Carmen George

Blankets for children with cancer warm the memories of a special friendship

Cuddles for Cancer founder Michaela Williams shares her inspiration

Michaela Williams talks about how her friend Anthony Arroyo inspired her to create Cuddles for Cancer. Anthony died of cancer on Feb. 13, 2015 at age 16.
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Michaela Williams talks about how her friend Anthony Arroyo inspired her to create Cuddles for Cancer. Anthony died of cancer on Feb. 13, 2015 at age 16.

During the last months of Anthony Arroyo’s life, one of his best friends, Michaela Williams, was dubbed an honorary family member by nurses at Valley Children’s Hospital.

Visiting hours need not apply for this compassionate 17-year-old, who was a regular at Anthony’s bedside. Their friendship, forged as kids, would be a bright light for him as he was treated for an oral cancer that eventually claimed his life.

He had a heart of gold.

Megan Williams, mother of Michaela Williams

Anthony died at age 16 on Feb. 13, 2015. Michaela placed a Teddy bear by his side, a Valentine’s gift she planned to give him the following day.

The image of a Teddy bear is now the logo and mascot of a group she created in his honor, Cuddles for Cancer. The Fresno girl and a number of volunteers made more than 160 colorful felt blankets that she gave to patients in the oncology unit at Valley Children’s on the one-year anniversary of Anthony’s death.

Michaela previously made a number of blankets as birthday presents, and got the idea to start making them for cancer patients after Anthony died. She hopes her blankets bring “a piece of home” to those in the hospital. Anthony’s mother, Juanita Arroyo, is sure the blankets warmed a lot of hearts, too.

There’s no words for how much we appreciate what she’s done.

Juanita Arroyo

“It gives them something else to think about besides the cancer,” Arroyo says. “It gives them something positive, that someone cares.”

Anthony, who would have turned 18 on Feb. 23, had a higher risk of developing cancer because he had fanconi anemia. The rare blood disorder required he have a bone marrow transplant at age 6. Despite his lifelong illness, family and friends say he was amazingly sunny and selfless.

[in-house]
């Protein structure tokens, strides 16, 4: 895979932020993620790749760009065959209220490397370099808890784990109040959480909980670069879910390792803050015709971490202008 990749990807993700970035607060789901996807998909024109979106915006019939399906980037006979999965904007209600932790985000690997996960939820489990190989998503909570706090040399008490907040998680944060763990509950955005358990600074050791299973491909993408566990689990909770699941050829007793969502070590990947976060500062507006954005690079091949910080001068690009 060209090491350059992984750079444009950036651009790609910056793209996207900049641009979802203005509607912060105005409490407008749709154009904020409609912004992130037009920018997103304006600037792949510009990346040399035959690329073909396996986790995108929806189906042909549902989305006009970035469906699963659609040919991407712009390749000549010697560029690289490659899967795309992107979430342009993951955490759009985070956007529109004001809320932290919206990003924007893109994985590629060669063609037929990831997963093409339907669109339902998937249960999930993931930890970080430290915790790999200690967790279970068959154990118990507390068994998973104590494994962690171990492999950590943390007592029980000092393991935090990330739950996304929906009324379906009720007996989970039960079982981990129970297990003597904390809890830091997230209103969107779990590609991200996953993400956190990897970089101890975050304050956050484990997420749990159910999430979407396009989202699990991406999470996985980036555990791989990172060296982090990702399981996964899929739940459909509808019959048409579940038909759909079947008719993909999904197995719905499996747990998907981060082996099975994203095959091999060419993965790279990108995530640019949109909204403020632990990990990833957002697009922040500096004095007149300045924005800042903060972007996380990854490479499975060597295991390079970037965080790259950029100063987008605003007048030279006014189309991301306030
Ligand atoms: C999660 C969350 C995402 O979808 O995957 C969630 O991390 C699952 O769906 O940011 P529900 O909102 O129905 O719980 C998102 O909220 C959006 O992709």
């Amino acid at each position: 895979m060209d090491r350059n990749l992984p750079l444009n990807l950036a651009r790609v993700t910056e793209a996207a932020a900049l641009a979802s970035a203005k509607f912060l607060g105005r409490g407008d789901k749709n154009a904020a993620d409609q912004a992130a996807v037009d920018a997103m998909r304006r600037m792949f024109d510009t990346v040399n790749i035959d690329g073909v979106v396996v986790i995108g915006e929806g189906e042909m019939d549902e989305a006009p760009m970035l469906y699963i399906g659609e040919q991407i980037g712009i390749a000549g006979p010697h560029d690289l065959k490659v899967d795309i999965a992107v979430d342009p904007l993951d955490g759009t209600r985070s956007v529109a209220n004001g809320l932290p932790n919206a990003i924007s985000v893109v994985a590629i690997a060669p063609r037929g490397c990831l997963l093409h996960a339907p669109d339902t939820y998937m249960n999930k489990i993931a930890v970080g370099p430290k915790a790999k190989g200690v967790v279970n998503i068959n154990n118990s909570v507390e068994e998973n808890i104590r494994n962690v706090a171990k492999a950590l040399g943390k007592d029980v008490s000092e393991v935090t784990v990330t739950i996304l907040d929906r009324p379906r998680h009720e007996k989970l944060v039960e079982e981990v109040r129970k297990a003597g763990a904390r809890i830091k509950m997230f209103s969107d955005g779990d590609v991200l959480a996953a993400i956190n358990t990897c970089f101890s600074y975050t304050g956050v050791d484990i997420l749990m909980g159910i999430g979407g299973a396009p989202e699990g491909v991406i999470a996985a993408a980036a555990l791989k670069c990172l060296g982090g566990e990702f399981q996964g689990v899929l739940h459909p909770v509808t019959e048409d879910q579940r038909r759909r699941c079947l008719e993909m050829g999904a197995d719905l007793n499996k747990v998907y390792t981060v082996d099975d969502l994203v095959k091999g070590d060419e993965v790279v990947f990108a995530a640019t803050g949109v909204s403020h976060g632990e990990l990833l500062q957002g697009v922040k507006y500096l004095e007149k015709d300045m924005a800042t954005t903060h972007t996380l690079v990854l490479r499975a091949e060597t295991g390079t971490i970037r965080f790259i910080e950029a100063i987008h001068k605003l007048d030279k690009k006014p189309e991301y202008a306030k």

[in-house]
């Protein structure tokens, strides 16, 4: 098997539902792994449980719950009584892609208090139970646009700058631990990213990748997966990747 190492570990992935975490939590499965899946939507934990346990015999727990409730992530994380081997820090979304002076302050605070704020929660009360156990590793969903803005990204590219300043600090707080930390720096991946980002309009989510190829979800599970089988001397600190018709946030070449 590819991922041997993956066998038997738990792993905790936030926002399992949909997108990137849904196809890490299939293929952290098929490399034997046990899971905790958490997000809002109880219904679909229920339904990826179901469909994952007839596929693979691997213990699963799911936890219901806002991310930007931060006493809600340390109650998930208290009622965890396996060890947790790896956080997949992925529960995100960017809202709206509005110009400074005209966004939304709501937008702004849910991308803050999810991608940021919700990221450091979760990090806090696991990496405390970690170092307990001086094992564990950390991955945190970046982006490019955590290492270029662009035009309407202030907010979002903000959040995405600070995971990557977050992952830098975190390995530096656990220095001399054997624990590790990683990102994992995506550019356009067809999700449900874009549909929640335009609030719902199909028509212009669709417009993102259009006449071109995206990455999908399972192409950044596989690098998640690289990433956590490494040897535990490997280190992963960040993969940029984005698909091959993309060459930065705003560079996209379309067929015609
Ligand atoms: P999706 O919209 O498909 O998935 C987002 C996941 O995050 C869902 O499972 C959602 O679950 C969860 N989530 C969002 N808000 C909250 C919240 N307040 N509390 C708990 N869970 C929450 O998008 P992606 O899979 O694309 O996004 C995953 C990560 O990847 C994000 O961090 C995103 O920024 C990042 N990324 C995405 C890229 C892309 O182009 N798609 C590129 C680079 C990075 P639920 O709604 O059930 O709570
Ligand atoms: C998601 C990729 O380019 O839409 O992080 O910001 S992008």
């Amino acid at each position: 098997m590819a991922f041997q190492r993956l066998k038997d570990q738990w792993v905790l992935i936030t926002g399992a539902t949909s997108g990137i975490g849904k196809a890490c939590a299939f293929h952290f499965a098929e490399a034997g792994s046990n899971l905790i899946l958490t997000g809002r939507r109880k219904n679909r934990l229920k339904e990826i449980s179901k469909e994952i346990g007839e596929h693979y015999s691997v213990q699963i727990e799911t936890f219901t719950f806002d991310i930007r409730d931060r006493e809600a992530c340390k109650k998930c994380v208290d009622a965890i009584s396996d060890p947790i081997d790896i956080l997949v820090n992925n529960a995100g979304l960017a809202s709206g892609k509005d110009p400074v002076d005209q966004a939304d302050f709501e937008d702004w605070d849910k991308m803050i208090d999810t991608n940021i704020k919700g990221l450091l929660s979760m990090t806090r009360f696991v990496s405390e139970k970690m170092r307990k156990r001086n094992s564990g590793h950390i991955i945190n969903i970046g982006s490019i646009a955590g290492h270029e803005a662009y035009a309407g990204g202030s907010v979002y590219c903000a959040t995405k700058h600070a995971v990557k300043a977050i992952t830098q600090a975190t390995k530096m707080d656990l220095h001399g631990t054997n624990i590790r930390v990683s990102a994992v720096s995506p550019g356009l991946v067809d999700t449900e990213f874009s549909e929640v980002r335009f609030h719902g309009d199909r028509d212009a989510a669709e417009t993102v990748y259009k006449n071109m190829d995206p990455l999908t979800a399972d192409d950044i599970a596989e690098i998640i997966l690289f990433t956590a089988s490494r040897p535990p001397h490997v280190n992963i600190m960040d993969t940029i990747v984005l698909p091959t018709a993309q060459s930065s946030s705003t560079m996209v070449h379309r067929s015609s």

“He was really witty, happy-go-lucky,” Michaela says. “He went through so much, but he was always positive. … He didn’t care about himself, he just wanted other people around him to be happy, no matter what.”

He just wanted other people around him to be happy, no matter what.

Michaela Williams

Anthony also helped others who are sick. He and his family founded Lighting the Path for a Cure to help those with fanconi anemia. They raised $17,000 during a fundraiser in October of 2014 at Buchanan High School. Anthony would have been a senior at the school this year. His mother says he loved choir and wanted to become a veterinarian.

Michaela, a straight-A student interested in becoming a representative for a pharmaceutical company, plans to continue doing something special with Cuddles for Cancer every year in memory of Anthony.

“She was always there for him,” says Anthony’s mother. “We were very honored that she was doing this in honor of him. They are just an amazing family and they’ve always been there for us.”

Carmen George: 559-441-6386, @CarmenGeorge

How to help

Those interested in helping support Cuddles for Cancer projects can donate online at gofundme.com/michaelacfc. More information is available on the group’s Facebook page or by calling 559-360-0258.

Anthony Arroyo’s family will host their next fundraiser, Anthony Arroyo Wild West Hoedown, for Lighting the Path for a Cure from 5 p.m. to midnight July 9 at the Clovis Rodeo Grounds. The Western-themed night will include a live band and DJ, dancing, dinner and a silent auction.

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